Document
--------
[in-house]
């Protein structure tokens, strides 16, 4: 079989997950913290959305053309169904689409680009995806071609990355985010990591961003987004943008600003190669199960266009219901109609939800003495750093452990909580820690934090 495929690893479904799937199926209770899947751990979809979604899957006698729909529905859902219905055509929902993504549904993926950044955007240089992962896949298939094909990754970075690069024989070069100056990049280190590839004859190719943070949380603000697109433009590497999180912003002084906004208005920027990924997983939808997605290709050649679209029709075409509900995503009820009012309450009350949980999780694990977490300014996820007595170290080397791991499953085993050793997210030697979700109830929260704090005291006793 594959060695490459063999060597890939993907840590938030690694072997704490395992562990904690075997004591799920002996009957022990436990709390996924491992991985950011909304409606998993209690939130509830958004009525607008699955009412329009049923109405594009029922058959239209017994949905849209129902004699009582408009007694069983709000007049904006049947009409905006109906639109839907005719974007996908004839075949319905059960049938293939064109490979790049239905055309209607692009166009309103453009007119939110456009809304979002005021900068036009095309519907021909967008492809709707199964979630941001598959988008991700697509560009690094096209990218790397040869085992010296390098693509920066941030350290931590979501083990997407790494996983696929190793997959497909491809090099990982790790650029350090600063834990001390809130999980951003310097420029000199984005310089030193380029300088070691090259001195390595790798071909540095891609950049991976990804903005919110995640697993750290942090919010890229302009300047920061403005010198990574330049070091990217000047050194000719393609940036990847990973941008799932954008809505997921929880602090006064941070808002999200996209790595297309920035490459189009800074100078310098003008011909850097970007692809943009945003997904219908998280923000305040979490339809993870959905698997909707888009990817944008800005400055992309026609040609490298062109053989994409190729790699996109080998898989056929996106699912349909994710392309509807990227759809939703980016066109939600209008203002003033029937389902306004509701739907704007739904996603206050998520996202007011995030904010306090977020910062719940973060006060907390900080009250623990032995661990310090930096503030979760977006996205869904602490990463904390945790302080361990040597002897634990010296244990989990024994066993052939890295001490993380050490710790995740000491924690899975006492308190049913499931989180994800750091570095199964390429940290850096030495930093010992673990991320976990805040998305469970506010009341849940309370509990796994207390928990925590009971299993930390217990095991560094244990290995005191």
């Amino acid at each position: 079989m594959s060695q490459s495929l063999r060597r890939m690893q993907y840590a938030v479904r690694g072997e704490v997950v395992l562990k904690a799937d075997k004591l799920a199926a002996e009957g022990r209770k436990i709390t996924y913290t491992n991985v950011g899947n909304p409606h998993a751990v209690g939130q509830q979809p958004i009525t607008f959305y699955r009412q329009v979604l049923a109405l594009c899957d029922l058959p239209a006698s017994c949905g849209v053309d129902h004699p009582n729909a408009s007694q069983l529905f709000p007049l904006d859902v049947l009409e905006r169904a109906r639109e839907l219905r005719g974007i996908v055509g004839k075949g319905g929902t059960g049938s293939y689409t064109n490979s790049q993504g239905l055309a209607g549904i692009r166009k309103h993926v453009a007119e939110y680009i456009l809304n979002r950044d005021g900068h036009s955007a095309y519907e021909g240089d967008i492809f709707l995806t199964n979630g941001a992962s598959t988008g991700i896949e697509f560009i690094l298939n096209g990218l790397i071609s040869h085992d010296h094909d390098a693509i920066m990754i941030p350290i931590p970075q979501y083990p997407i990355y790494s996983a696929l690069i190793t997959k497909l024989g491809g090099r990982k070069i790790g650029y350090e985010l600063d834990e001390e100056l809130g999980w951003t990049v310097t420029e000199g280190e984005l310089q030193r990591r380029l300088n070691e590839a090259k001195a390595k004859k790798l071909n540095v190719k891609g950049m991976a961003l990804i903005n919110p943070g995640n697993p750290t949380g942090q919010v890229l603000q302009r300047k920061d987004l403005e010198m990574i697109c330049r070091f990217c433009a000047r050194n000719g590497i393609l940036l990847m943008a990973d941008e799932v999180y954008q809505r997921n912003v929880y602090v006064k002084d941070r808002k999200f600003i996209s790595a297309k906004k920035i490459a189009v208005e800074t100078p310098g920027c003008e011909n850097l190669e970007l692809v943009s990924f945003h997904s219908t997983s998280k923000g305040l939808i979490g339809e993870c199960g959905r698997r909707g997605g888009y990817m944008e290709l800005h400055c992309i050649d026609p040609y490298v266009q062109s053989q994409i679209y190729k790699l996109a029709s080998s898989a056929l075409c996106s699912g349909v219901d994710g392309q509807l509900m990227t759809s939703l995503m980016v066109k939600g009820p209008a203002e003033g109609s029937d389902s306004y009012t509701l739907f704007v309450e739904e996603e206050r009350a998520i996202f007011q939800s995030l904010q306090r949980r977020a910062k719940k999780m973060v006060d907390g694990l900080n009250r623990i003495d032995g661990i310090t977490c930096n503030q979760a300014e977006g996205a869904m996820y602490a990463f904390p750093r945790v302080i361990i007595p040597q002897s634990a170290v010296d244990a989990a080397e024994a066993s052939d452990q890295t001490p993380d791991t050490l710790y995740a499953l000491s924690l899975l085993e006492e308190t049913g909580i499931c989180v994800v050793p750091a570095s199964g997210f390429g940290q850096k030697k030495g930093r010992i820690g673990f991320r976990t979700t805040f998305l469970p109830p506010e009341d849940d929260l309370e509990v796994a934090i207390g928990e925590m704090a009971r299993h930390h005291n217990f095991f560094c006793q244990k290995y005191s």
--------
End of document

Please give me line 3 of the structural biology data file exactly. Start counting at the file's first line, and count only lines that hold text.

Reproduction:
């Amino acid at each position: 079989m594959s060695q490459s495929l063999r060597r890939m690893q993907y840590a938030v479904r690694g072997e704490v997950v395992l562990k904690a799937d075997k004591l799920a199926a002996e009957g022990r209770k436990i709390t996924y913290t491992n991985v950011g899947n909304p409606h998993a751990v209690g939130q509830q979809p958004i009525t607008f959305y699955r009412q329009v979604l049923a109405l594009c899957d029922l058959p239209a006698s017994c949905g849209v053309d129902h004699p009582n729909a408009s007694q069983l529905f709000p007049l904006d859902v049947l009409e905006r169904a109906r639109e839907l219905r005719g974007i996908v055509g004839k075949g319905g929902t059960g049938s293939y689409t064109n490979s790049q993504g239905l055309a209607g549904i692009r166009k309103h993926v453009a007119e939110y680009i456009l809304n979002r950044d005021g900068h036009s955007a095309y519907e021909g240089d967008i492809f709707l995806t199964n979630g941001a992962s598959t988008g991700i896949e697509f560009i690094l298939n096209g990218l790397i071609s040869h085992d010296h094909d390098a693509i920066m990754i941030p350290i931590p970075q979501y083990p997407i990355y790494s996983a696929l690069i190793t997959k497909l024989g491809g090099r990982k070069i790790g650029y350090e985010l600063d834990e001390e100056l809130g999980w951003t990049v310097t420029e000199g280190e984005l310089q030193r990591r380029l300088n070691e590839a090259k001195a390595k004859k790798l071909n540095v190719k891609g950049m991976a961003l990804i903005n919110p943070g995640n697993p750290t949380g942090q919010v890229l603000q302009r300047k920061d987004l403005e010198m990574i697109c330049r070091f990217c433009a000047r050194n000719g590497i393609l940036l990847m943008a990973d941008e799932v999180y954008q809505r997921n912003v929880y602090v006064k002084d941070r808002k999200f600003i996209s790595a297309k906004k920035i490459a189009v208005e800074t100078p310098g920027c003008e011909n850097l190669e970007l692809v943009s990924f945003h997904s219908t997983s998280k923000g305040l939808i979490g339809e993870c199960g959905r698997r909707g997605g888009y990817m944008e290709l800005h400055c992309i050649d026609p040609y490298v266009q062109s053989q994409i679209y190729k790699l996109a029709s080998s898989a056929l075409c996106s699912g349909v219901d994710g392309q509807l509900m990227t759809s939703l995503m980016v066109k939600g009820p209008a203002e003033g109609s029937d389902s306004y009012t509701l739907f704007v309450e739904e996603e206050r009350a998520i996202f007011q939800s995030l904010q306090r949980r977020a910062k719940k999780m973060v006060d907390g694990l900080n009250r623990i003495d032995g661990i310090t977490c930096n503030q979760a300014e977006g996205a869904m996820y602490a990463f904390p750093r945790v302080i361990i007595p040597q002897s634990a170290v010296d244990a989990a080397e024994a066993s052939d452990q890295t001490p993380d791991t050490l710790y995740a499953l000491s924690l899975l085993e006492e308190t049913g909580i499931c989180v994800v050793p750091a570095s199964g997210f390429g940290q850096k030697k030495g930093r010992i820690g673990f991320r976990t979700t805040f998305l469970p109830p506010e009341d849940d929260l309370e509990v796994a934090i207390g928990e925590m704090a009971r299993h930390h005291n217990f095991f560094c006793q244990k290995y005191s």